Running our simulation to measure the false
positive rate of Bloom filters under different configurations, Figure 1 shows how the
percentage varies as a function of size of the filter and number of hash codes.
In effect, the first value along the X axis represents a bit set size of 1 bit per item,
the second value (2^{15}) 2 bits per item, the third (2^{16}) 4 bits per
item etc^{1}.

*Figure 1: False positive rate of a Bloom filter representing a set of
2 ^{14} strings, as a function of number of bits allocated to the
filter and the number of hash codes.*

As intuitively expected, assigning only a very small number of bits per item results in very high false positive rates. With one or two bits per item, adding more hash codes is also of no benefit: it simply serves to "fill up" the bit set more quickly and hence increases rather than decreases the false positive rate. At 4 bits per item, adding more hash codes initially does improve the false positive rate, up to an optimum value of 3 hash codes and a false positive rate of 14.6%. Beyond this, we have gone past the "point of no return" where more hash codes effectively fill the bit space too quickly.

With 8 bits per item, the optimum false positive rate (2.14%) occurs with 6 hash codes. However, as is often the case, there is a range of values where we might argue that the benefit of adding an extra hash code rapidly diminishes. Figure 2 shows more clearly how false positive rate varies as a function of the number of hash codes, for Bloom filters with 8 bits and 16 bits per item. After a clear benefit for the first 2 or 3 hash codes, the curve rapidly plateaus in both cases.

*Figure 2: False positive rate by number of hash codes, showing the
increasingly diminishing returns of adding an extra hash code up to the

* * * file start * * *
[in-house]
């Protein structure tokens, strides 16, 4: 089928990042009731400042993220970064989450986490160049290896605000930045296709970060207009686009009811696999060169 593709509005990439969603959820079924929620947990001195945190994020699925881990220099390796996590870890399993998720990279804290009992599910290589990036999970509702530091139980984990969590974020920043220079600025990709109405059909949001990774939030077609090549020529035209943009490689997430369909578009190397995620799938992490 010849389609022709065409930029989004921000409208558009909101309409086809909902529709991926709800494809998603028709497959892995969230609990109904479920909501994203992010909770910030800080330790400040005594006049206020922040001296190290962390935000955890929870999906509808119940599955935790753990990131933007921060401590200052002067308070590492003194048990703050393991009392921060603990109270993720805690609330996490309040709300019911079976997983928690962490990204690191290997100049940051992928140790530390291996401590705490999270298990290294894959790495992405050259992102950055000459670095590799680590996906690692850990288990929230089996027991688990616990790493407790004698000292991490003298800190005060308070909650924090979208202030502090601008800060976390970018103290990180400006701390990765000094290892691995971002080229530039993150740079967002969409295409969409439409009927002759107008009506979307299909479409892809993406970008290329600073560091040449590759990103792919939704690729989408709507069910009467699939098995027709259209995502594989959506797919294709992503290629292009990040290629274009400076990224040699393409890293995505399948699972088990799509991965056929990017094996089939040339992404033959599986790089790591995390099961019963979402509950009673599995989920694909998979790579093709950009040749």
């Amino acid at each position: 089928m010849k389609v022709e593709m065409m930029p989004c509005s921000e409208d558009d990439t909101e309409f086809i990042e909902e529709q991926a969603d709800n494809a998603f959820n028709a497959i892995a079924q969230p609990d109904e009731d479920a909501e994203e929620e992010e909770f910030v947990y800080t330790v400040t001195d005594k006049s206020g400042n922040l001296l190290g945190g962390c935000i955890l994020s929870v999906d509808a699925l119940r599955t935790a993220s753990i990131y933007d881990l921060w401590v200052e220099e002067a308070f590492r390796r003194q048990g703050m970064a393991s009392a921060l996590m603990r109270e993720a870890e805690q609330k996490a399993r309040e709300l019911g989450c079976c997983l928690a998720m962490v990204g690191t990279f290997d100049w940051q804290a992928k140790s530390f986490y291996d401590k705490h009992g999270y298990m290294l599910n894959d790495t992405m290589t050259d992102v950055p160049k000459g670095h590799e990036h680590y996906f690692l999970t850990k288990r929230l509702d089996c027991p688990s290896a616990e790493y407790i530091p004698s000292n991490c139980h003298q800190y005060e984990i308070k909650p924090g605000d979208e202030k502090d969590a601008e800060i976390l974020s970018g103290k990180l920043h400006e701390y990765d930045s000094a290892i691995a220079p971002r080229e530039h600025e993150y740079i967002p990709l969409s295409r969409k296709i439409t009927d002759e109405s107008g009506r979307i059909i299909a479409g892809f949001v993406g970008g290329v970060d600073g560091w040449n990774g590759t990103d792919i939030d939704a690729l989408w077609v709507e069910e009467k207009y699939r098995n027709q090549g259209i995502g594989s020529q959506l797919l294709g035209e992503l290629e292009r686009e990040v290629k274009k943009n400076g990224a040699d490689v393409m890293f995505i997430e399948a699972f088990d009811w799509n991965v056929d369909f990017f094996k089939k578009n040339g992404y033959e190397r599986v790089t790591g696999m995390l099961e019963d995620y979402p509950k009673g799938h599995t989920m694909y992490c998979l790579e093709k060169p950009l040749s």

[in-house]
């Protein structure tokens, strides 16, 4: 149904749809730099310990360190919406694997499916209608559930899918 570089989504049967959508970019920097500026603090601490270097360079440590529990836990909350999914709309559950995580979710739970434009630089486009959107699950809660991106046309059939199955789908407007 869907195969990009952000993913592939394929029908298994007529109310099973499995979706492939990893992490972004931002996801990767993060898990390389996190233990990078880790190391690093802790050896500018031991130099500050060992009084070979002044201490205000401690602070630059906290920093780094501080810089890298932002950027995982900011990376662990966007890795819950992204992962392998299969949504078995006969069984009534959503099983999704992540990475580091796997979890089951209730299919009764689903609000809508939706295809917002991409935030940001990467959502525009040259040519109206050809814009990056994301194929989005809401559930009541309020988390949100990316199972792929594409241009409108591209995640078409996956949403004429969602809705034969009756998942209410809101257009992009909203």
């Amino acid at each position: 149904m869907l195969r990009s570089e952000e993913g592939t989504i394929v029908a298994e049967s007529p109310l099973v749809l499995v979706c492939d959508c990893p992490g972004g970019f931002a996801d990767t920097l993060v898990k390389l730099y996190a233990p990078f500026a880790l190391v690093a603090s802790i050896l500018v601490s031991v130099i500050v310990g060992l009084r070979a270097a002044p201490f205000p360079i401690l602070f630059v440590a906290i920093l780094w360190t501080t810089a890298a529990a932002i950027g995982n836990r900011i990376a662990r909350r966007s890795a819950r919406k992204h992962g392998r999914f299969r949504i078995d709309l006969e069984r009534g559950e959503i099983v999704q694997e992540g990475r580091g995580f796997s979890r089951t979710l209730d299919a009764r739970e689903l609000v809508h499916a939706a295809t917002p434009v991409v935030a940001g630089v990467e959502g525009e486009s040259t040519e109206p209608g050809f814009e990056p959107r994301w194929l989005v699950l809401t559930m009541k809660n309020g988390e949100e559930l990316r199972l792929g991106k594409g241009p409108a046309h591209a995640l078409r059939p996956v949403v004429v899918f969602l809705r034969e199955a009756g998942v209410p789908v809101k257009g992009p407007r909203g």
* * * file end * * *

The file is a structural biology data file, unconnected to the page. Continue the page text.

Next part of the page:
optimum value.*

The information we have seen means that for many applications, reasonable
Bloom filter configurations will have between 4 and 16 bits per item and
between 2 and 4 hash codes. Table 1 below gives the actual false positive rates
observed^{2} in our experiment for values within these ranges:

Hash codes | 4 bits/item | 8 bits/item | 16 bits/item |
---|---|---|---|

2 | 15.4% | 4.8% | 1.4% |

3 | 14.6% | 3.0% | 0.49% |

4 | 15.8% | 2.4% | 0.24% |

Note that the mean bits per item does not actually need to be a power of 2: intermediate values, giving intermediate false positive rates, are in principle possible.

1. Of course, this actually means that a size of 2^{23}, or 1024 bits
per item, is vastly unrealistic: our implementation is based on 64-bit hash codes,
so our purpose of using a Bloom filter is to improve on the 64 bits or so per item that
would ordinarily be required for a "normal" hash set that stored only the hash codes.

2. All of the percentages given are the mean of 10 runs of testing 1 million random
strings (so 10 million strings in total) as described in the previous section.

Editorial page content written by Neil Coffey. Copyright © Javamex UK 2021. All rights reserved.